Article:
Burma is slowly transitioning from military dictatorship to democracy, but the old elite still pulls the strings. As the country moves toward freedom, they increasingly find themselves confronted with victims of the old regime.
When Aung San Suu Kyi met the new president of Burma for the first time after her release, her smile, the smile of an icon, had disappeared. She looked stern and unrelenting as she stood next to President Thein Sein. She kept him at arm's length. Each centimeter of distance seemed precious. Nevertheless, she stood before the camera with a man who had built his career under the old regime. That was in August 2011.
In June of this year, Aung San Suu Kyi said that she wanted to become her country's president. She made the announcement in front of delegates to an economic forum in the Burmese capital Naypyidaw; even a cabinet minister was listening. She sounded almost flirtatious when she said it, as if she had learned to play the game.
Every gesture and every word coming from Aung San Suu Kyi in the last two years has been a test. How close is she to the military leaders now? Is she deferring to them? And exactly who is using whom? Are the country's military leaders trying to burnish their image with a Nobel peace prize winner, or is the Nobel laureate guiding the establishment toward change?
While in captivity, Aung San Suu Kyi's determination made her a role model. But now that she is free, she has to combine morality and pragmatism, and, once again, the country is paying attention to her. Many in Burma have a story of enmity to tell, and if even the saintly Aung San Suu Kyi is negotiating with the old generals, shouldn't others feel that it's alright to do the same?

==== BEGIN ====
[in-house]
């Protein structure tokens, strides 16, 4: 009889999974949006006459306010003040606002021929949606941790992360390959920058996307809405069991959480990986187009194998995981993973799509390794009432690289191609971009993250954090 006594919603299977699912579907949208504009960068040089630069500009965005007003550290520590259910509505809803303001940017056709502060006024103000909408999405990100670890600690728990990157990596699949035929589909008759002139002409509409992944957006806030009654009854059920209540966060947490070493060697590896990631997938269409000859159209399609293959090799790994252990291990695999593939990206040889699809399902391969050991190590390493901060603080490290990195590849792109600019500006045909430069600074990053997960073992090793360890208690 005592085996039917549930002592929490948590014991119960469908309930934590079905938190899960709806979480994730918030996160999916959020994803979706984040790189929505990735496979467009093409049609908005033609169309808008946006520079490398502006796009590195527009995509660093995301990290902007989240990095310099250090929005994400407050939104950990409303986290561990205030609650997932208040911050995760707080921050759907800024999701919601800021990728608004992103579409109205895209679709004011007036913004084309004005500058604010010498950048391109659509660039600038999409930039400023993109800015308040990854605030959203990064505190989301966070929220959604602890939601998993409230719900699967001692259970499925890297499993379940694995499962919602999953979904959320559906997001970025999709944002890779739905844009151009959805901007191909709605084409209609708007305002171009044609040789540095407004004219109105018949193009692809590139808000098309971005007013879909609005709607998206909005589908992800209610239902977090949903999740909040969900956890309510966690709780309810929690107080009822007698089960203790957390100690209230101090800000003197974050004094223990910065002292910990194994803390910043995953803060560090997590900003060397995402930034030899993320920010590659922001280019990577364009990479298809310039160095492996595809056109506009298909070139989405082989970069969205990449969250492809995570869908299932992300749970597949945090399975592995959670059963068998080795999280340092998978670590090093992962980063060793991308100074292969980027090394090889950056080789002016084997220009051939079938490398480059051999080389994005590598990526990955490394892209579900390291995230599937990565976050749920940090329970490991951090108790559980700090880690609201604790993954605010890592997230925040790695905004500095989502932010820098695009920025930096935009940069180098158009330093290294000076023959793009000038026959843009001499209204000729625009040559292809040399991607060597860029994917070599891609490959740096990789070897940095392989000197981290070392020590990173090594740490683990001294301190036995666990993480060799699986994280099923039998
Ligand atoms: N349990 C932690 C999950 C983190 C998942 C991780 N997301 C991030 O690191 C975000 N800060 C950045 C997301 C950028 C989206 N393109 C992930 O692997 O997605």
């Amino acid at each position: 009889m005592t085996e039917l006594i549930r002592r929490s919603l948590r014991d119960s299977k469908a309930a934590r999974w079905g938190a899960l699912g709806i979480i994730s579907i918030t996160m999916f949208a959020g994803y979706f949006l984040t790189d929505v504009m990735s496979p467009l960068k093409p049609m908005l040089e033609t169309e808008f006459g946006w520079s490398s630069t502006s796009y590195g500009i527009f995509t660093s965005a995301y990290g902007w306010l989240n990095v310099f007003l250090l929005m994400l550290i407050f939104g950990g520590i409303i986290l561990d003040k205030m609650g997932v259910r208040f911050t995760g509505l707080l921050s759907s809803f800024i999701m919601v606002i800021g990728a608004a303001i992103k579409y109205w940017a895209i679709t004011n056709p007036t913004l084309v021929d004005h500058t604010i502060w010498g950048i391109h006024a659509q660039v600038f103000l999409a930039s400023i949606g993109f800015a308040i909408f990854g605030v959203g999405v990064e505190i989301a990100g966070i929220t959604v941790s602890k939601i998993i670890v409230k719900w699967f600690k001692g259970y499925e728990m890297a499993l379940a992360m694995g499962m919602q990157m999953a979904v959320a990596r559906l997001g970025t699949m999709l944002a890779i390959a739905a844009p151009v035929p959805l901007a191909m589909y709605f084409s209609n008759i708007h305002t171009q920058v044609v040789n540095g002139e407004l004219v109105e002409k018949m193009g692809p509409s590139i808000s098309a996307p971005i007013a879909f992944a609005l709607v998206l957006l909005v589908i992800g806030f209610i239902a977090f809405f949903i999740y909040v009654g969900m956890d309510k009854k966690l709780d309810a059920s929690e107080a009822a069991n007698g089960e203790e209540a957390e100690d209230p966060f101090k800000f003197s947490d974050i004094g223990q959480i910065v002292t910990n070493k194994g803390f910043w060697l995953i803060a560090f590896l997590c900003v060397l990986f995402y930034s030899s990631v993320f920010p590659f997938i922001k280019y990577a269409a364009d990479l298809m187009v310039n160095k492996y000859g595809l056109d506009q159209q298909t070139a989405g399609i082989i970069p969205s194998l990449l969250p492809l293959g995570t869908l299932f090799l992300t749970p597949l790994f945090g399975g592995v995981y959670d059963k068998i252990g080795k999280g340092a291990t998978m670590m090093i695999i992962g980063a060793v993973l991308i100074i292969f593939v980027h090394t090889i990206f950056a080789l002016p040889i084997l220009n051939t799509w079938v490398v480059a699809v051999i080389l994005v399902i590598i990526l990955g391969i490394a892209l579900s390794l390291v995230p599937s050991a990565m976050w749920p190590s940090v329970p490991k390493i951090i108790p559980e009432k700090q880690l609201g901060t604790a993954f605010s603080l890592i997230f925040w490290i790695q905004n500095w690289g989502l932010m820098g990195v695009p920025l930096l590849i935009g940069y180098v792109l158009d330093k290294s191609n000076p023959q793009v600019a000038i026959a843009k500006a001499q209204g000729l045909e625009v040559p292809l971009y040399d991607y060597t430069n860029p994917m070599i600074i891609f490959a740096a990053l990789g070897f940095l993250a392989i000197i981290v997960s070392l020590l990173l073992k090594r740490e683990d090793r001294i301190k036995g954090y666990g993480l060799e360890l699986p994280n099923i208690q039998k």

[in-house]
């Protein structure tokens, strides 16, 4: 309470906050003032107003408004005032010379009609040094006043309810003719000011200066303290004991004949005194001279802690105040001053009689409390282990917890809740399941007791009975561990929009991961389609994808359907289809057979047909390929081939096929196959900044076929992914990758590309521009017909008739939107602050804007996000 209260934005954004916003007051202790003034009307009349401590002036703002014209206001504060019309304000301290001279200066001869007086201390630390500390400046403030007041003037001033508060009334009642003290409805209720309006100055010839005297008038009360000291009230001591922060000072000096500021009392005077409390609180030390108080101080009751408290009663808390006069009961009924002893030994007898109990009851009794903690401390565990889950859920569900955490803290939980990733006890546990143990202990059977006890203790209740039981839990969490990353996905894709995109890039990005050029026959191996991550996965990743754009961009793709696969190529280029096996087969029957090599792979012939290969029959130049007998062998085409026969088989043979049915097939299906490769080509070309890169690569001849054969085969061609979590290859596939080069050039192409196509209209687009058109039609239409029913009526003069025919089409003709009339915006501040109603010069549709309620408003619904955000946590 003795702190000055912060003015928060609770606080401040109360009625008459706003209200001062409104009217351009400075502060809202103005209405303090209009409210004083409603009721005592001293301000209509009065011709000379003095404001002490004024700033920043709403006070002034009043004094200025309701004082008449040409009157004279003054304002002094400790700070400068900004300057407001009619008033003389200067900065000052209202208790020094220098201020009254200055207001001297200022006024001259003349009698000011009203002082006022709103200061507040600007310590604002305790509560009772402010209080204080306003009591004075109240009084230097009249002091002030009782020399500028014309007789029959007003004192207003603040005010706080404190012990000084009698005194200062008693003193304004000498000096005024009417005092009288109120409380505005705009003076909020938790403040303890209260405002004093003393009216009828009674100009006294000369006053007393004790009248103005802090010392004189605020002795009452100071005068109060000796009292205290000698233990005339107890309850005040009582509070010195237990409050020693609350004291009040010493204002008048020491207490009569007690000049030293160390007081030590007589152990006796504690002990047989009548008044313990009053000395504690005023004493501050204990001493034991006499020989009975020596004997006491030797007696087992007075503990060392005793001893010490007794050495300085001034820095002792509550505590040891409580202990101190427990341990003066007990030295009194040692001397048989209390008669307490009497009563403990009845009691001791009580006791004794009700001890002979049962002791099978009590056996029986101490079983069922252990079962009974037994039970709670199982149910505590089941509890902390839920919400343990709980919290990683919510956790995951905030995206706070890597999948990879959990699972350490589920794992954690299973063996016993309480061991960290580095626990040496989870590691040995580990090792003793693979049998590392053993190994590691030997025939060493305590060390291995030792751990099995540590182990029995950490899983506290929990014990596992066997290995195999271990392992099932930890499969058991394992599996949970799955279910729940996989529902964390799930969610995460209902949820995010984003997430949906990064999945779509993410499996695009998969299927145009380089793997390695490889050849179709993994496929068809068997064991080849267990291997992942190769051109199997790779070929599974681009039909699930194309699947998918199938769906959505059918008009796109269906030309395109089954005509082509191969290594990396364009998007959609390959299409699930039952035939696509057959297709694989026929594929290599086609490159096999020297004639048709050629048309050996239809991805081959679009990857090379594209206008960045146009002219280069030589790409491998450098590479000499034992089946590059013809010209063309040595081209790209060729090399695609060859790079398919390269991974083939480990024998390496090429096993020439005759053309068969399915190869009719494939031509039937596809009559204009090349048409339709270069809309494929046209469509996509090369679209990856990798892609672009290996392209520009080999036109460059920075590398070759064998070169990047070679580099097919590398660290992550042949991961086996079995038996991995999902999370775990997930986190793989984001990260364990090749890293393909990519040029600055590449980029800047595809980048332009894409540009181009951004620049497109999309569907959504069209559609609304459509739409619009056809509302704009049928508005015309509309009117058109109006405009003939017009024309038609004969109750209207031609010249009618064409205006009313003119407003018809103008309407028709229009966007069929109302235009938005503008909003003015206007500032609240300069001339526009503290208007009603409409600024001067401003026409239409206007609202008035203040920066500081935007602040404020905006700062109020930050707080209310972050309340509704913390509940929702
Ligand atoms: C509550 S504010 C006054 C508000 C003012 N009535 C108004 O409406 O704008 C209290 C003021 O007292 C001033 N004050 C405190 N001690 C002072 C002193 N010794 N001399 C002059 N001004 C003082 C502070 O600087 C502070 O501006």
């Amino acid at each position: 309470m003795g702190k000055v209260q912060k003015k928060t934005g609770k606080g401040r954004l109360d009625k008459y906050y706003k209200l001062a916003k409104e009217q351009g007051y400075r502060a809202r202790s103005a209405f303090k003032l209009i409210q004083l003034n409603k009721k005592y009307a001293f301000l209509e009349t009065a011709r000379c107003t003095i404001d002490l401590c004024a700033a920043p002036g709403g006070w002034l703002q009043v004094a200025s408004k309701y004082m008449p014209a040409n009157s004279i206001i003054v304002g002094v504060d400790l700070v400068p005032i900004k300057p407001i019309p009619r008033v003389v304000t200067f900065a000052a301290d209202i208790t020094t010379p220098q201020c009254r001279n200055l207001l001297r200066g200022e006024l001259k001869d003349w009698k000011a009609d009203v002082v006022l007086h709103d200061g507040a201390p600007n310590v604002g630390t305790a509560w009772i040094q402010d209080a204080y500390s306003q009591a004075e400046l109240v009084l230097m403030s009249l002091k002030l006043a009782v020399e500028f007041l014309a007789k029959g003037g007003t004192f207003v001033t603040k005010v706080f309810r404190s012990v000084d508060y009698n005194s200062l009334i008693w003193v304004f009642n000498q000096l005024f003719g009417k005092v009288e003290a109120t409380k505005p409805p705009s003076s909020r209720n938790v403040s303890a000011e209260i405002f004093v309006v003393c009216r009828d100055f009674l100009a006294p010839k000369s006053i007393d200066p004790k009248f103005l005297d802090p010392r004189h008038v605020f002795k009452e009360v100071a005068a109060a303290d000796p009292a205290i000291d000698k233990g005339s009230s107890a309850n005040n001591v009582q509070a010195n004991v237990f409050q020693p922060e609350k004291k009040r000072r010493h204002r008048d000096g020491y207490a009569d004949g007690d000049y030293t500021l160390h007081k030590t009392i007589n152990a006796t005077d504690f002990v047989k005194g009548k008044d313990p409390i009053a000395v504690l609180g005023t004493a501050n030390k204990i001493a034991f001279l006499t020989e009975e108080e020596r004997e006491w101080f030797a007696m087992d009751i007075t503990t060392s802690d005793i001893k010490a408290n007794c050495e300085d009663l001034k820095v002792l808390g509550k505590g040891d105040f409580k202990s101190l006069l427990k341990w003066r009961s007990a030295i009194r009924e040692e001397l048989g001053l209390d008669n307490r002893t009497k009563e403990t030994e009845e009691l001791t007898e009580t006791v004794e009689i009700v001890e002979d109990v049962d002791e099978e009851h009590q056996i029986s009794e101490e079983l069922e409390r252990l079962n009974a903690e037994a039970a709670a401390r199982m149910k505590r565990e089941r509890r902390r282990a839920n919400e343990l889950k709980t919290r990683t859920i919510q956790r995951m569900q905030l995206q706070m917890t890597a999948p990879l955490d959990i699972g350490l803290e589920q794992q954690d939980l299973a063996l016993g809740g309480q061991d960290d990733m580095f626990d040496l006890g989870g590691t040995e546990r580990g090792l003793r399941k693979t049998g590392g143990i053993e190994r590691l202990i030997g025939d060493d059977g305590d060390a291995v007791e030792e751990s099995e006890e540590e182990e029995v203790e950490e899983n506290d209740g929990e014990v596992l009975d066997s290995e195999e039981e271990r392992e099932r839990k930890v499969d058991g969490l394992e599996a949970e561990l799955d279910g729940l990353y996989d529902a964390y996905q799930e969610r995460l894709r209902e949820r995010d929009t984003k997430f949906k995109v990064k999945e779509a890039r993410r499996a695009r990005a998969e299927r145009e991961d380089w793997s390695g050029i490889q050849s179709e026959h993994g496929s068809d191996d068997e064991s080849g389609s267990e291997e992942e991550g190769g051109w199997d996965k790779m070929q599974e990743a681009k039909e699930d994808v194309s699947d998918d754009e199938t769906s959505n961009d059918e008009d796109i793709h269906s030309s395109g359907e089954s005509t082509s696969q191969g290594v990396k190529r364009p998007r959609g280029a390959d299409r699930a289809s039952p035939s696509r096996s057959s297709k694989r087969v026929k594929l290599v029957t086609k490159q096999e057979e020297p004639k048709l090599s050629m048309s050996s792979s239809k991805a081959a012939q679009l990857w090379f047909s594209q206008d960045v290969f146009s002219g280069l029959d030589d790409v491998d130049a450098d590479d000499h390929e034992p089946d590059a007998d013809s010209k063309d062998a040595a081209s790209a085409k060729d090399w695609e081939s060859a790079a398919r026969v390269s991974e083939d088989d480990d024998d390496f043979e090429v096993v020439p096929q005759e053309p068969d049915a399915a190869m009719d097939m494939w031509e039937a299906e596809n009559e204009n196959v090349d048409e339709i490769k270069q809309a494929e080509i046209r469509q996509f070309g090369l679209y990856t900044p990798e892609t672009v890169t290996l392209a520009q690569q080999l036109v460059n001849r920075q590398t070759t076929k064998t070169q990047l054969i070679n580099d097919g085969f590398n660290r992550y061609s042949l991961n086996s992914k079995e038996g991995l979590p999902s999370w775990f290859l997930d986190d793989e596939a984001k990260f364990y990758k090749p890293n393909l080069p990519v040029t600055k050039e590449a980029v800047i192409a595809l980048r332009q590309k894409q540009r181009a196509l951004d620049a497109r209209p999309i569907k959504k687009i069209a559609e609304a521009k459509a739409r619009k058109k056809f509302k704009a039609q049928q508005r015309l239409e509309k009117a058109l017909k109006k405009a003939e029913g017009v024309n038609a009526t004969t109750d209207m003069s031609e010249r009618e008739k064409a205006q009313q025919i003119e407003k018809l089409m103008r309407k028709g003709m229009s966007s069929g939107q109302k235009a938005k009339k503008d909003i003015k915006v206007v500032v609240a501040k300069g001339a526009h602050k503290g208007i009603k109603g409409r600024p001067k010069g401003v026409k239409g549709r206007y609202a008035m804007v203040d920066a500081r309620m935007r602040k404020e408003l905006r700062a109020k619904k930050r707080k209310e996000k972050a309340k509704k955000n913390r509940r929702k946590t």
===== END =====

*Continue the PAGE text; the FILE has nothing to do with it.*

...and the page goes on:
'We Are Trying to Adjust'
The former enemies cannot escape one another. They can only decide whether they will have the strength to reconcile or the will to come to an agreement. But how can this succeed in a country whose population looks back on half a century of military dictatorship? Some don't want to think about their culpability. Others can't forget their fear -- such as Toe Zaw Latt, a journalist and former dissident.
There is no sign on his office door. Inside, the green curtains are drawn shut and a tarp covers half the balcony. "Old habits," says Toe Zaw Latt with a laugh. He was with the rebels in the jungle in the late 1980s, he worked in Thailand for the opposition broadcaster Democratic Voice of Burma (DVB), and he is familiar with resistance and secrecy. He has spent his life studying his enemy.
"If you become too high profile, they feel attacked," he says. He doesn't say exactly to whom he is referring. Nor does he say whom he and the others from the DVB are actually hiding from. They are no longer part of an exile station based in Norway that secretly sends its reporters into Burma. Now, DVB has an office in Rangoon. They are no longer fighting a dictatorship of generals. Now they struggle with power outages instead. There is a generator on the balcony outside their office. "We are trying to adjust, both externally and in terms of our emotions," says Toe Zaw Latt.